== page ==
A claim for legal malpractice has been made, and damages in a commercial setting are alleged.  How does one prove them, what are the rules and what is the difference between general and consequential damages?  In Electron Trading LLC v Perkins Coie LLP 2019 NY Slip Op 33019(U) October 9, 2019
Supreme Court, New York County Docket Number: 652178/2018 Judge O. Peter Sherwood gives an explanation.

“The law in New York is well settled that in order to obtain lost profits for breach of contract, plaintiff must prove the extent of such damages “with a reasonable degree of certainty” Calif Dairies, Inc. v Penn Station News Corp., 262 AD 2d 193, 194 (1st Dept 1999). However, as Electron argues, there is a distinction to be made between (1) lost profits that are general damages
and (2) lost profits that are consequential or special damages (see, e.g. Am List Corp. v US. News & World Rpt., Inc., 75 NY 2d 38, 42 [1989]). In the former case (which Electron claims is properly pleaded here), such damages may be recovered so long as plaintiff demonstrates a sable foundation
for a reasonable estimate. In the latter case (which defendants assert applies), consequential damages must be demonstrated with reasonable certainty. Electron also argues that it has sufficiently pleaded that it could have recovered lost profits even as consequential damages.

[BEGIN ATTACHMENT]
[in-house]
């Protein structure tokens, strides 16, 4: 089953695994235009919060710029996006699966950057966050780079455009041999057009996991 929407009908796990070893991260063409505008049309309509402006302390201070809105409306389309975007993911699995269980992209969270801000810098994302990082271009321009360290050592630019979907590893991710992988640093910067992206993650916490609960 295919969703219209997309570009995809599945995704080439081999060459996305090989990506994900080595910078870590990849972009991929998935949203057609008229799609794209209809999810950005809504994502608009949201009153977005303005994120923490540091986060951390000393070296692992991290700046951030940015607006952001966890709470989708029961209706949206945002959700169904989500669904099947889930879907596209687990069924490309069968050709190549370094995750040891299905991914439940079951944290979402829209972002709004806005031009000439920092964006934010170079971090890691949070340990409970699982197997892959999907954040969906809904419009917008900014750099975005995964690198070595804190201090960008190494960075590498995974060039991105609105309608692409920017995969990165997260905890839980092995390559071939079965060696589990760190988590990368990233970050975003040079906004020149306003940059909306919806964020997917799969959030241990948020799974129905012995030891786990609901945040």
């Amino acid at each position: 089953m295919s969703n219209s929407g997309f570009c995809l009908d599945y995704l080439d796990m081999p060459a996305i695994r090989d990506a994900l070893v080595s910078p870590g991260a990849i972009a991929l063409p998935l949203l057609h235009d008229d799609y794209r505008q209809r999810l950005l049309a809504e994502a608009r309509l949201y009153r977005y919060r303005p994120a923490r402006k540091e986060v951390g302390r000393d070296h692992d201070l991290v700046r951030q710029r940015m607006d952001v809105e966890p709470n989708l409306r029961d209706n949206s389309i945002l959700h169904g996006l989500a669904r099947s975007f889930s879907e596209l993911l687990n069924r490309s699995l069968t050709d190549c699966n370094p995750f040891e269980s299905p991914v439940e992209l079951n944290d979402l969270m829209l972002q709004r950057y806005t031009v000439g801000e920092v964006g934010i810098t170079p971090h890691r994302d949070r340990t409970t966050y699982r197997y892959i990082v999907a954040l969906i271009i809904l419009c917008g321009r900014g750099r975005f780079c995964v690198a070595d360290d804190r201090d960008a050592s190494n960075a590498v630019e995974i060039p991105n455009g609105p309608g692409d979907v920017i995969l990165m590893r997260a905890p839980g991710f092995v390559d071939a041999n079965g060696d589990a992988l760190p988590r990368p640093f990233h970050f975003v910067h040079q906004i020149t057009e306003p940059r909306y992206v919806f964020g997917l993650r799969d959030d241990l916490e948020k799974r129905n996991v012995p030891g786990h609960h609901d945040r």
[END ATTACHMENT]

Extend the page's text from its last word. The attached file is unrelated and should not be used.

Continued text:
“A party may not recover damages for loss profits unless they were within the contemplation of the parties at the time the contract was entered into and are capable of measurement with reasonable certainty” Ashland Mgt. Inc. v Janien, 82 NY2d 395, 403 (1993). The first requirement is a rule of foreseeability (see id). The second requirement “does not require
absolute certainty … It requires only that damages be capable of measurement based upon known reliable factors without undue speculation” id “[I]n the case of a new business seeking to recover
loss of future profits [as here], a stricter standard is imposed because there is no experience from which lost profits may be estimated with reasonable certainly and other methods of evaluation may be too speculative” id, at 404. ”